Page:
The Encyclopedia of Walt Disney's Animated Characters: From Mickey Mouse to Hercules
Character Description of Simba from "The Lion King" (1994)
The story of Simba is the story of the movie: Born to kingship, he is tricked into abandoning it and then deliberately turns his back on it until persuaded by others to assume his responsibilities. Stripped down like that, the story seems a very simple one, but that is not the real
story. The real
story is of the transformation of Simba's character through several pronouncedly different stages.
As a baby and then a cub he is what Bill Cotter has described as "warm and fuzzy" - what used to be a typical Disney animal, in fact. As a cub he is as cocksure as the average preteen, and as gullible. It could not be made more patent that "Uncle Scar" is a stinker from root to branch, yet the young Simba swallows everything he says. The characterization is such as to evoke great sympathy - we have all been through that stage ourselves.
It is more difficult to sympathize with the adult Simba - at least, before he takes on his responsibilities. We see little of Simba's maturation - within a second or two he develops from cub to full-grown adult. Asv an adult, and under influence of Timon and Pumbaa, he still has the mentality of a child: all that's important in life is to have fun, and the overall philosophy should be hakuna matata
("no worries") about the past or the future. Adults who persist in childish ways are always either irritating or depressing, and this version of Simba is no different. By the time that Nala comes across him she is a fully matured lioness but he, while physically at least as powerful as her, is infantile in terms of personality; even his loyalty to Timon and Pumbaa, as he fights with her to save them from her, has a feeling of playground loyalty.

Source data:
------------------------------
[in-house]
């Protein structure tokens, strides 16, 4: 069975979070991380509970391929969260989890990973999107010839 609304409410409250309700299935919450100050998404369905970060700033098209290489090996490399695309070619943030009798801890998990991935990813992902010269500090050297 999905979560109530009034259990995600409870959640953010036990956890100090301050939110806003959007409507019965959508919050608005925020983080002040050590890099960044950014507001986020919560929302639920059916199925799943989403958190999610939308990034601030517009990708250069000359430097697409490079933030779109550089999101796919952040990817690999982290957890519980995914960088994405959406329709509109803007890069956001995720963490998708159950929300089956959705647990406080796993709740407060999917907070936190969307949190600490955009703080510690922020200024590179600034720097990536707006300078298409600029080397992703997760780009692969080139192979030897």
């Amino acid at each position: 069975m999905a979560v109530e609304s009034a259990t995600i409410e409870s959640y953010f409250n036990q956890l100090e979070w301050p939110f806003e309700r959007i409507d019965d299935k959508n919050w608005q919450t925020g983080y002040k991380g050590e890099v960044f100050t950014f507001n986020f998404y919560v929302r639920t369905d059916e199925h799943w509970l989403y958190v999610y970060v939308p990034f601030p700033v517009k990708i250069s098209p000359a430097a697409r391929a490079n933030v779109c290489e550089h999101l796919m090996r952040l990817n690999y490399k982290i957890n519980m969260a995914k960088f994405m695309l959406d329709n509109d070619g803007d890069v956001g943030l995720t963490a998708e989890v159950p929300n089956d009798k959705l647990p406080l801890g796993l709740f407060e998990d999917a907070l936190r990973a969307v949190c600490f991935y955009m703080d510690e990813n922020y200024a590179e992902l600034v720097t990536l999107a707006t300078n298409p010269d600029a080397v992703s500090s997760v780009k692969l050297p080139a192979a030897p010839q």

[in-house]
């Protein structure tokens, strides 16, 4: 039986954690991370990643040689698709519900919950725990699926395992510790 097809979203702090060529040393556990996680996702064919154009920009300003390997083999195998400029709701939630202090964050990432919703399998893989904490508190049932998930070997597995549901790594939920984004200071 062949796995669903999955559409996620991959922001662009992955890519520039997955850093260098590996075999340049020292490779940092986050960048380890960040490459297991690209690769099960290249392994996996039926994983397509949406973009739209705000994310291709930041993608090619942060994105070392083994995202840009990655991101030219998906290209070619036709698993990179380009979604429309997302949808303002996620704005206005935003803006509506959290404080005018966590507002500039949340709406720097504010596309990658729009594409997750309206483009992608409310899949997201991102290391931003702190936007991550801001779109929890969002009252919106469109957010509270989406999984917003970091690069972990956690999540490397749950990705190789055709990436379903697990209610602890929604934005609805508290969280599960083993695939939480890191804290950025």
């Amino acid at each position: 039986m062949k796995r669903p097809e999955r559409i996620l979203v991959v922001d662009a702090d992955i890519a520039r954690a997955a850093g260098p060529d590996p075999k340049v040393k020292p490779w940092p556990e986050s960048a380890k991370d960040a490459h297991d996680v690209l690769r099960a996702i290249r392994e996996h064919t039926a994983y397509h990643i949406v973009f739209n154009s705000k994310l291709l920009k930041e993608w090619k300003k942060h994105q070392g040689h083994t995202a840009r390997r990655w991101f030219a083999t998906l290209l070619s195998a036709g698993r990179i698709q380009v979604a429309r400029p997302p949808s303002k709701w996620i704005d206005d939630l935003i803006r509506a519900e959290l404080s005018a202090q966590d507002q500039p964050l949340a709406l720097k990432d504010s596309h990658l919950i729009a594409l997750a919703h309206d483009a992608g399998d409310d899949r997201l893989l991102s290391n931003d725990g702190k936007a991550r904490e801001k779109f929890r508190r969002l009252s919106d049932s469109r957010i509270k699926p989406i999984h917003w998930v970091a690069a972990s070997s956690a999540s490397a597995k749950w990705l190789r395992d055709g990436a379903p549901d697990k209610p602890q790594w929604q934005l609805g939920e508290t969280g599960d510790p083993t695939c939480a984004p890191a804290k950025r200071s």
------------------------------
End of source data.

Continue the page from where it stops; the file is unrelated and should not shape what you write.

Physically, by this time, Simba looks very much like his father, Mufasa, although his features are rather more gentle. When Rafiki tells him to look into the water at his reflection and see his father there, we do indeed see Simba's face transmogrify into Mufasa's, but the difference is not considerable - it is little more than a change in facial expression. There is a difference in deportment, however: Mufasa always moves in a way that suggests ponderousness (even when romping with his young son), whereas at this stage in his life, Simba appears to lack that physical mass. He seems to be an adolescent - possessed of the stature while still needing to fill out the bulk. Nala, we are led to understand, reacts to him also as a woman might react to a man who was still innately adolescent: after the joys of physical attraction she effectively tells him to shove off until he gets his act together.
All this changes, of course, once the guiles of Nala, the sophistry of - and, more forthrightly, a thump over the head from - Rafiki, not to mention a visitation from the wraith of his father, have persuaded Simba that he must depose the usurper Scar for the sake of the wellbeing of the Pride Lands and all the animals who dwell therein. Now the resemblance to Mufasa is profound in every way - to the extent that on first seeing him Scar assumes he is
Mufasa, and even Simba's own mother, Sarabi, seems to have moment of confusion.
Simba cannot be said to be one of the more complex of the major characters in Disney's recent animated features; indeed, one can go back a lot futher than "recent", for his tale has many parallels with that of Bambi
, whose personality was explored in much greater depth. Nevertheless, Simba has proved an enduringly popular character, possibly because then movie as a whole was aimed at a younger audience than some of the other Disney features of the 1990s.